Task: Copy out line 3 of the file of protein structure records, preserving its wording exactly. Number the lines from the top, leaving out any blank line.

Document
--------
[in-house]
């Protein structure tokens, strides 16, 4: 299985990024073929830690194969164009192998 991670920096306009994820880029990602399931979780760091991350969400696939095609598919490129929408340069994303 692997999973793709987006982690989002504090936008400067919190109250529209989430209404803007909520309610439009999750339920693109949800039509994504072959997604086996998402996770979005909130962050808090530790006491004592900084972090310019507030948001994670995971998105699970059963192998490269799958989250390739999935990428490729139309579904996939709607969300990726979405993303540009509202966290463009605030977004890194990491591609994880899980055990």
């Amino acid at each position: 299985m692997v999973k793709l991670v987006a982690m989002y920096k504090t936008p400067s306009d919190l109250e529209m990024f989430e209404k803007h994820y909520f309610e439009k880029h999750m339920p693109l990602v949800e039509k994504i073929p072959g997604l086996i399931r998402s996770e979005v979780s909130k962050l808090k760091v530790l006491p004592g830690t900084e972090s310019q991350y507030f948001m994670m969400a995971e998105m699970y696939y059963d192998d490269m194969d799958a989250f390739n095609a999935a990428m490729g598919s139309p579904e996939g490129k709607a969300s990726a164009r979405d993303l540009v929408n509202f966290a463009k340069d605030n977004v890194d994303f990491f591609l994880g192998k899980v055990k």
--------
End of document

């Amino acid at each position: 299985m692997v999973k793709l991670v987006a982690m989002y920096k504090t936008p400067s306009d919190l109250e529209m990024f989430e209404k803007h994820y909520f309610e439009k880029h999750m339920p693109l990602v949800e039509k994504i073929p072959g997604l086996i399931r998402s996770e979005v979780s909130k962050l808090k760091v530790l006491p004592g830690t900084e972090s310019q991350y507030f948001m994670m969400a995971e998105m699970y696939y059963d192998d490269m194969d799958a989250f390739n095609a999935a990428m490729g598919s139309p579904e996939g490129k709607a969300s990726a164009r979405d993303l540009v929408n509202f966290a463009k340069d605030n977004v890194d994303f990491f591609l994880g192998k899980v055990k």